In May 1988, S3065, together with the other two FO’s had a brief return to the main line . They were used in a Network South East (NSE) charter celebrating the Woking 150 celebrations. On the 10th September, they were used in another NSE charter operating two return trips between Waterloo and Arelsford in connection with the naming of Class 73 electro-diesel locomotive 73005 ‘Mid Hants Watercress Line’. Incidentally this loco, now re-numbered 73966 and owend by GB Railfreight, is still on the main line being overhauled as recently as 2015 for use on the Fort William Caledonian sleeper.
FO S3065 returned to the Mid Hants line and operated the Watercress Belle for another 10 years. During this time, it was painted into a simplified Pullman style livery and was named ‘Orchid’ by the owner Clive Warneford as these plants grow wild along the Mid Hants Railway.
It was sold in 1998 and moved to Carnforth shed. Some time later it was sold again to ‘The Hound Inn’ in Arlecdon near Whitehaven in Cumbria and used as a restaurant.
Although initially retaining its Pullman style livery when in use as a restaurant it was subsequently painted into Southern Region green. This is evidenced by the photographs above of its arrival at Bannolds in August 2013. S3065 may originally have carried BR carmine and cream livery, possibly maroon and latterly corporate blue and grey. Today though it again carries Pullman style umber brown and cream and is named Louis in honour of Earl Mountbatten of Burma.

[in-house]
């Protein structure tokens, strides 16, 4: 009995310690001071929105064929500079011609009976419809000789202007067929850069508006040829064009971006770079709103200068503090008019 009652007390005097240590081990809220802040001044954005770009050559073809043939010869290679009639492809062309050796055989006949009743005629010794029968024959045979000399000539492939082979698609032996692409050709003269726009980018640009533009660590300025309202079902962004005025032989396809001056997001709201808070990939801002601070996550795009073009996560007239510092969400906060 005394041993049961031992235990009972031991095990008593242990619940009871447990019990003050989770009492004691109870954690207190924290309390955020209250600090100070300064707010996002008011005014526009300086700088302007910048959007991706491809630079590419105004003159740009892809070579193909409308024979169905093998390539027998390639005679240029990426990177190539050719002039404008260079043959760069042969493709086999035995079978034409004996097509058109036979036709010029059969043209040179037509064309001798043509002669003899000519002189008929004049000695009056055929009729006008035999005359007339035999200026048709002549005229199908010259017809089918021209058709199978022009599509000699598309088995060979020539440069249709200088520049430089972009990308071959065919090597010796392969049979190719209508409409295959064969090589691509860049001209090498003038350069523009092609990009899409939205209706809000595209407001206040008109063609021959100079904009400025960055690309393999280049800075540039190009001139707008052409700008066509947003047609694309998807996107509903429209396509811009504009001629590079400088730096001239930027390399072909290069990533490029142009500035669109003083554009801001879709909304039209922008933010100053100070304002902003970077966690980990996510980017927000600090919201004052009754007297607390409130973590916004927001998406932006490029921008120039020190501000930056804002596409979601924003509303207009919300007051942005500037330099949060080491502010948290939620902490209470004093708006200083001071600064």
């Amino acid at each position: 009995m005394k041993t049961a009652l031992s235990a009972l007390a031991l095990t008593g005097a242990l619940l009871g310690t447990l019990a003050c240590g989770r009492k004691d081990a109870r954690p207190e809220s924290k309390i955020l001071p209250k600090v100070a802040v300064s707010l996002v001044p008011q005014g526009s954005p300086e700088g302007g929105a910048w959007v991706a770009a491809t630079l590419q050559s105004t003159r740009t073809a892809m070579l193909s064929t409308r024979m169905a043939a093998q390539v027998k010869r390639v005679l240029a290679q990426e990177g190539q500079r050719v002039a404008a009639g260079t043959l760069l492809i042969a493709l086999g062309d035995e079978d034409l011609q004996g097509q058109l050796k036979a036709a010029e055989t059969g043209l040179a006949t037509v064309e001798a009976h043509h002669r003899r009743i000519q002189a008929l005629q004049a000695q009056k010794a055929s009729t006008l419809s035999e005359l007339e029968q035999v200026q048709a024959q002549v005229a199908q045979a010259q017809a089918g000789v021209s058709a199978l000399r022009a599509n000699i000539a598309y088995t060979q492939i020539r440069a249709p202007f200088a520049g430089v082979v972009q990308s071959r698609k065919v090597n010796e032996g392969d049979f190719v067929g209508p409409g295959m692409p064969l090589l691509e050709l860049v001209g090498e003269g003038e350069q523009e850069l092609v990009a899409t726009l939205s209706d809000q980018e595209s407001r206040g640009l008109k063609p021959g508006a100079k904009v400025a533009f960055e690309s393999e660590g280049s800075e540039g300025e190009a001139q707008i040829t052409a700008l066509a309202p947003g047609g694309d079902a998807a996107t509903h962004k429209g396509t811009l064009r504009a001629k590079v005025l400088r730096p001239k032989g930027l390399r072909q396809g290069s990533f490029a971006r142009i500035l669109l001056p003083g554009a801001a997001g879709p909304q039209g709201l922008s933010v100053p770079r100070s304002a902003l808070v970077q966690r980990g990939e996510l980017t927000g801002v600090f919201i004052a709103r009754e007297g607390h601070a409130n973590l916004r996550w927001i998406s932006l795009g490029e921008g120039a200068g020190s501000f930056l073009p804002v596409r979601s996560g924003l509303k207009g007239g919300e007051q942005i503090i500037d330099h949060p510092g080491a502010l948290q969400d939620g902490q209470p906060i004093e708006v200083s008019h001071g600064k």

Michael has had the seating re-upholstered in Pullman moquette. Some time after this he was he was presented with two loose chairs that are in the same moquette. These have been positioned adjacent to the bar area.
Visiting Carriages of Cambridge
So now you have know something of the history of these three coaches, why don’t you book yourself with family/friends in for afternoon tea at Carriages or maybe hire them for a special event. The website for Carriages of Cambridge is here.
There are a number of other railway related special features that Michael demonstrated to us that I don’t want to reveal and spoil the surprise for visitors. You’ll have to go and experience this fantastic railway carriage restaurant for yourself!
I would like to extend a big thank you to Michael Attle for his hospitality and taking the time to show us around Carriages and for my friends Andrew Harvey who went with me and shared the driving and to Clive Warneford former owner of S3065 who provided much of the history of his former coach.